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The All Seeing Eye, also known as the Masonic Eye or Eye of Providence, is up there as one of the most recognized Freemason symbols. This is especially so considering it features on none other than the American dollar bill. It’s been around since way back in 1797 when it was introduced in a publication of the Freemasons Monitor.
It represents the eye of God and serves as a reminder to Freemasons that God is always watching, seeing all of their actions and thoughts.
While Freemasons can’t claim an entire letter of the alphabet as their own, they do use the letter G within their symbolism quite frequently. The problem is, there’s a bit of contention around what it actually means.
Some say it’s as simple as standing for ‘God’ and ‘Geometry’. Others believe it represents the word ‘Gnosis’, meaning the knowledge of spiritual mysteries, which is a big component of Masonry. Others still devise that the letter G in ancient Hebrew had a numerical value of 3, which is highly referenced throughout history when talking about God.
As well-represented as the All Seeing Eye is, the Square and Compasses are really the most well known or recognized Freemason symbol. The meaning behind it is quite literal, with the square representing morality in that Freemasons need to ‘square [their] actions by the square of virtue with all mankind’.
The compass then measures the ability to wisely conduct actions within certain boundaries. In other words, together the Square and Compasses remind Freemasons to explore their desires and passions without stepping outside the realms of moral behaviour.
The anchor is used a lot in Christian symbolism and has been adopted by Freemasons to have a similar meaning. Basically, it represents hope, as well as peace against stormy weather.
An anchor is used, quite literally, as a way of grounding a ship, and in the same way this symbol talks about living a life that is grounded in hope and peace.
The Masonic Blazing Star is said to be the pinnacle of a Freemason’s journey. In Masonry, a man tries to use knowledge to guide him, much like a star that is blazing against a dark night sky.
There are two meanings to this symbol. Firstly, it represents the authority of the Freemason yielding it, who might use his gavel to punctuate his ideas and command order like a judge in court does.
Secondly, it’s a tool used to break off the rough edges of a stone. Used in this way, the Masonic Gavel can be a reminder for Freemasons to chip off certain vices and maintain a pure, moral and spiritual heart.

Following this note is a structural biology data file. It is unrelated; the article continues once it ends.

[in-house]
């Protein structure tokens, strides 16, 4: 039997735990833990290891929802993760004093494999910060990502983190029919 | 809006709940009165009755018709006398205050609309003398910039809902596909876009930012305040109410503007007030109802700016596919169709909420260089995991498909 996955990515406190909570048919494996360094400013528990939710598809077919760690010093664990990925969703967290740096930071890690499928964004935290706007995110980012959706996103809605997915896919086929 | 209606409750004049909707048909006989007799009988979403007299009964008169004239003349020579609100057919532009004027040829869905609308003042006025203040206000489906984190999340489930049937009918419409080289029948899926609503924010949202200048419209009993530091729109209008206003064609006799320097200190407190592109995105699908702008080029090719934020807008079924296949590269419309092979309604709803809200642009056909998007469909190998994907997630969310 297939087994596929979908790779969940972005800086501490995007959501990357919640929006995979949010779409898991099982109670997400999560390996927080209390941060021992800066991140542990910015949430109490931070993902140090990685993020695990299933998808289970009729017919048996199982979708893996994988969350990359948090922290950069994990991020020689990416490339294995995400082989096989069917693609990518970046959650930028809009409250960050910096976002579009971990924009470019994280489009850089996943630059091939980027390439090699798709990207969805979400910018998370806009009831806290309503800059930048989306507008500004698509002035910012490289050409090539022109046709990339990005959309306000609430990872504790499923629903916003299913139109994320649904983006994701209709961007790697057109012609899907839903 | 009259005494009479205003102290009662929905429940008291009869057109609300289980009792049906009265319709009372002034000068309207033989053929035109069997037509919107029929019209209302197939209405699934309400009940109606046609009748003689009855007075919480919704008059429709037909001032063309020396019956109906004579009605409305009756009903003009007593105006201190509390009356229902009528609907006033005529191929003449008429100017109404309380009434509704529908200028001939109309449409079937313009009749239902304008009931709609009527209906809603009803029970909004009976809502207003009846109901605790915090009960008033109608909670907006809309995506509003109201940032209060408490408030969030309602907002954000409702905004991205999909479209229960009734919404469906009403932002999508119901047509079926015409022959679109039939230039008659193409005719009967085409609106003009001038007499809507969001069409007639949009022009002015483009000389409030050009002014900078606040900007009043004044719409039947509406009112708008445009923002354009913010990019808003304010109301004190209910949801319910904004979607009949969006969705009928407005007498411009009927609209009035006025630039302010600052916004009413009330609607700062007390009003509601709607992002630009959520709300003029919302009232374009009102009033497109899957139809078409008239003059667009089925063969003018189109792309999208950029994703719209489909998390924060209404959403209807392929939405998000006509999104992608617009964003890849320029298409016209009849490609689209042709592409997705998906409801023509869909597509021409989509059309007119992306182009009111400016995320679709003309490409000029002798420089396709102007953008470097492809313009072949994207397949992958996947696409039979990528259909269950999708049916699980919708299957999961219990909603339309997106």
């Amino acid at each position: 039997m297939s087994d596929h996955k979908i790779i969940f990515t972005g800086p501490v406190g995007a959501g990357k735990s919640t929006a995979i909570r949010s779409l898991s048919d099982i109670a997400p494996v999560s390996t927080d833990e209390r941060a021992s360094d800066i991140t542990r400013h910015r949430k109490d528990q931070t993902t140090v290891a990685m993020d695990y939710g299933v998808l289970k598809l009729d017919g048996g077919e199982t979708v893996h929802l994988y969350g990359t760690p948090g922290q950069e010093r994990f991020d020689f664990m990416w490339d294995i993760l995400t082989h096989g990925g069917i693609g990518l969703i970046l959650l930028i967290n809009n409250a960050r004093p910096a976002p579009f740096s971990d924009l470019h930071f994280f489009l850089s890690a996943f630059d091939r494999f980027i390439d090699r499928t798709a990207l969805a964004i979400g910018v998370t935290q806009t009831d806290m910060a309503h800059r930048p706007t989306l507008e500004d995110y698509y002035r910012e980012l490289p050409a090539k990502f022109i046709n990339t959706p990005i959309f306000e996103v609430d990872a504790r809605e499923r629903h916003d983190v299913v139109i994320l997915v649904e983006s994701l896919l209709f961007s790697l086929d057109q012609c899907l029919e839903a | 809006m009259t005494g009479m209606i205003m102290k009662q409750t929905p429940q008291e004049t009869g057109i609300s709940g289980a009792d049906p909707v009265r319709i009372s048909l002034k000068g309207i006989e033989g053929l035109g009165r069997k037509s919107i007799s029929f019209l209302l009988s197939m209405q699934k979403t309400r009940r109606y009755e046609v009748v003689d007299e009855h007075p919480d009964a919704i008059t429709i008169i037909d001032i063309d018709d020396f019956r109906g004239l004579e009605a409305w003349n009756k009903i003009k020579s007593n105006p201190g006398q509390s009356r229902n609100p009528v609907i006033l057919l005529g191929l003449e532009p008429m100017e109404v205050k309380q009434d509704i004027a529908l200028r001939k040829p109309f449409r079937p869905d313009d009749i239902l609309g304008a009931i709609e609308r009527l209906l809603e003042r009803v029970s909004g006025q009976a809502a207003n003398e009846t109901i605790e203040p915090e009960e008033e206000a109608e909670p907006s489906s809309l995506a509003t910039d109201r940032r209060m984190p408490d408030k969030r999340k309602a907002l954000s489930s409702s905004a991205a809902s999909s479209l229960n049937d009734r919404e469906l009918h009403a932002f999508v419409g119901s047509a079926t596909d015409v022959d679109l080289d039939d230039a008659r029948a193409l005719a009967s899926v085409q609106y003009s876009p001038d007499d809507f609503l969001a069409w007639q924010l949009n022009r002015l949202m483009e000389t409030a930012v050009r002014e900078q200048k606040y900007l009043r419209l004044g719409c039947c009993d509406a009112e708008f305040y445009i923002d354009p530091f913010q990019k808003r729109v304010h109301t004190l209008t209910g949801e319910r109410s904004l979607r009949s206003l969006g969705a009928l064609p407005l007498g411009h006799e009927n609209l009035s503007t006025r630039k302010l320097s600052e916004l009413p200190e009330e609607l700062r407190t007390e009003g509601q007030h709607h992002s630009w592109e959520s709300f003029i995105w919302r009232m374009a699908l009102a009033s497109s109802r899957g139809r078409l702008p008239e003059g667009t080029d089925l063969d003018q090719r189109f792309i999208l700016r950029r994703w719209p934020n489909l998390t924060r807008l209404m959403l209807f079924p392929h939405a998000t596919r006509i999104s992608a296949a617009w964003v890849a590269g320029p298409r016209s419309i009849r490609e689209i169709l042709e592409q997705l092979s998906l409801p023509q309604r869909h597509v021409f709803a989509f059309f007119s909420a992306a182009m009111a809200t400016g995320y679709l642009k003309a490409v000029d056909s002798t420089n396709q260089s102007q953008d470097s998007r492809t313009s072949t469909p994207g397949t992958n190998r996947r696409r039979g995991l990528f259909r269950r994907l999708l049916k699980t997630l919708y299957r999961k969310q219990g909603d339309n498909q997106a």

Back in the days of King Solomon, Mason’s gave corn as part of their earnings, kind of like a tax. These days it’s used during dedication ceremonies, mainly, and sometimes to represent charitable giving to the less fortunate.
The Acacia tree is an incredibly hardy, durable tree, and as such has been used to depict immortality throughout ancient history. The Hebrew people used to mark their graves with a sprig of Acacia for this very reason.
Aligning with the Masonry belief in the afterlife, the Acacia Tree represents their enduring, immortal souls.
The Ark of the Covenant can be found in the Bible as God’s promise to David. Freemasons draw significance and symbolism from it as today, it represents God’s continued forgiveness of their transgressions.
Like many religious entities, the Masonic Altar represents a place where communion can take place with God. It’s where the Holy Book(s) are stored, as well.
A cable tow is attached to a Freemason’s robe and represents a promise that he will help his Brother however much he can - as long as it’s within the length of his tow rope. That’s why the length of the cable tow rope is so important; it measures how capable the Brother is in terms of being able to assist his fellow Freemason.
A long time ago, people would confirm a verbal contract by taking off their shoe and giving it to the other person. Now the Masonic Shoe, also known as Blue Slipper, is a symbolic confirmation that what has been said will be done.
Another hotly contested symbol, it’s widely accepted that The Beehive symbolizes the need for Masons to work together to keep the world operating. Some believe that there is a deeper, more complex meaning behind it, but generally, this is the idea represented wherever The Beehive is present.
Coffins usually represent mortality, but within the world of Freemasonry, the meaning behind them can get a bit murky. Sometimes coffins are represented with a Sprig of Acacia, which would depict immortality. Other times it has a 5 pointed star associated with it.
The meaning behind the coffin, then, seems to be interchangeable with whatever context it’s provided in.
Things get a bit geometrical here, so bear with us. The 47th Problem of Euclid - also known as Pythagorean Theorem - is symbolic of the need to ‘square your square’. In everyday practice, this means to keep your life in order, and in building infrastructure, it is the method Freemasons follow when laying foundations.
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